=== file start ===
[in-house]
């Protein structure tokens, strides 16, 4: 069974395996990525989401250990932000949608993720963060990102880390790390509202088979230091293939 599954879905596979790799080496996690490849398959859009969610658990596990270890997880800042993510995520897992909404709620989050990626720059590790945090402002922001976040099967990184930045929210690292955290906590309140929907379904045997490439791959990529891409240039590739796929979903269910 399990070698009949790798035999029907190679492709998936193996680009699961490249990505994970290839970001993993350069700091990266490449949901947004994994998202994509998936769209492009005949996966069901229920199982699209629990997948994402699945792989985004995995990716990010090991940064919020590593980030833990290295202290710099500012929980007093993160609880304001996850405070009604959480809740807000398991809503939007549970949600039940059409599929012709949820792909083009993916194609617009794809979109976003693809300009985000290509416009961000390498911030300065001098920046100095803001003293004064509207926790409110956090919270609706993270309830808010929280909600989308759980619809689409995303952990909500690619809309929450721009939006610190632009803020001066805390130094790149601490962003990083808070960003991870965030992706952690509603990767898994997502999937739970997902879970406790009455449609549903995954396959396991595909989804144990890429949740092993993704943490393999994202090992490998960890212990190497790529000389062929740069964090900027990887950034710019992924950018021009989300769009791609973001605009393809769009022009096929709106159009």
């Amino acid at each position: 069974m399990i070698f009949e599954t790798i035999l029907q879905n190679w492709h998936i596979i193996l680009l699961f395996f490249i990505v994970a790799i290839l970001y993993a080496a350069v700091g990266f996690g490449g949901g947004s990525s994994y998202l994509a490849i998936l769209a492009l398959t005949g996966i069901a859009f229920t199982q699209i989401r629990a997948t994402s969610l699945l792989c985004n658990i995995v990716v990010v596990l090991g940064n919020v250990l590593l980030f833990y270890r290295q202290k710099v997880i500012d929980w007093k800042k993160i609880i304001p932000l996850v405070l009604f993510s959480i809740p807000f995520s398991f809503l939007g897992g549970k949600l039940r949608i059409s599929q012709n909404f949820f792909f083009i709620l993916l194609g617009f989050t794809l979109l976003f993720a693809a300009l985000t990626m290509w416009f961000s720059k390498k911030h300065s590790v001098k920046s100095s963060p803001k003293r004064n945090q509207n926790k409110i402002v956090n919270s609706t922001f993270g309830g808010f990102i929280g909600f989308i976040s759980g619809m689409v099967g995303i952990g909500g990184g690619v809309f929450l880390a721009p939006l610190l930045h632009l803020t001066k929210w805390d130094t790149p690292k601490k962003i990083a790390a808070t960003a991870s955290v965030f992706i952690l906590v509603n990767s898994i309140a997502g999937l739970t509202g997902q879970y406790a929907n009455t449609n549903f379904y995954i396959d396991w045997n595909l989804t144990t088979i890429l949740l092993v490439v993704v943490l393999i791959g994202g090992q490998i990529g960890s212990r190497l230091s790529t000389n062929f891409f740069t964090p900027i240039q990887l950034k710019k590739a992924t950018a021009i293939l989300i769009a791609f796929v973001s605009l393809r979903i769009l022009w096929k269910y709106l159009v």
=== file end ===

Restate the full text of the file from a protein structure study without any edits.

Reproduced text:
[in-house]
């Protein structure tokens, strides 16, 4: 069974395996990525989401250990932000949608993720963060990102880390790390509202088979230091293939 599954879905596979790799080496996690490849398959859009969610658990596990270890997880800042993510995520897992909404709620989050990626720059590790945090402002922001976040099967990184930045929210690292955290906590309140929907379904045997490439791959990529891409240039590739796929979903269910 399990070698009949790798035999029907190679492709998936193996680009699961490249990505994970290839970001993993350069700091990266490449949901947004994994998202994509998936769209492009005949996966069901229920199982699209629990997948994402699945792989985004995995990716990010090991940064919020590593980030833990290295202290710099500012929980007093993160609880304001996850405070009604959480809740807000398991809503939007549970949600039940059409599929012709949820792909083009993916194609617009794809979109976003693809300009985000290509416009961000390498911030300065001098920046100095803001003293004064509207926790409110956090919270609706993270309830808010929280909600989308759980619809689409995303952990909500690619809309929450721009939006610190632009803020001066805390130094790149601490962003990083808070960003991870965030992706952690509603990767898994997502999937739970997902879970406790009455449609549903995954396959396991595909989804144990890429949740092993993704943490393999994202090992490998960890212990190497790529000389062929740069964090900027990887950034710019992924950018021009989300769009791609973001605009393809769009022009096929709106159009």
């Amino acid at each position: 069974m399990i070698f009949e599954t790798i035999l029907q879905n190679w492709h998936i596979i193996l680009l699961f395996f490249i990505v994970a790799i290839l970001y993993a080496a350069v700091g990266f996690g490449g949901g947004s990525s994994y998202l994509a490849i998936l769209a492009l398959t005949g996966i069901a859009f229920t199982q699209i989401r629990a997948t994402s969610l699945l792989c985004n658990i995995v990716v990010v596990l090991g940064n919020v250990l590593l980030f833990y270890r290295q202290k710099v997880i500012d929980w007093k800042k993160i609880i304001p932000l996850v405070l009604f993510s959480i809740p807000f995520s398991f809503l939007g897992g549970k949600l039940r949608i059409s599929q012709n909404f949820f792909f083009i709620l993916l194609g617009f989050t794809l979109l976003f993720a693809a300009l985000t990626m290509w416009f961000s720059k390498k911030h300065s590790v001098k920046s100095s963060p803001k003293r004064n945090q509207n926790k409110i402002v956090n919270s609706t922001f993270g309830g808010f990102i929280g909600f989308i976040s759980g619809m689409v099967g995303i952990g909500g990184g690619v809309f929450l880390a721009p939006l610190l930045h632009l803020t001066k929210w805390d130094t790149p690292k601490k962003i990083a790390a808070t960003a991870s955290v965030f992706i952690l906590v509603n990767s898994i309140a997502g999937l739970t509202g997902q879970y406790a929907n009455t449609n549903f379904y995954i396959d396991w045997n595909l989804t144990t088979i890429l949740l092993v490439v993704v943490l393999i791959g994202g090992q490998i990529g960890s212990r190497l230091s790529t000389n062929f891409f740069t964090p900027i240039q990887l950034k710019k590739a992924t950018a021009i293939l989300i769009a791609f796929v973001s605009l393809r979903i769009l022009w096929k269910y709106l159009v």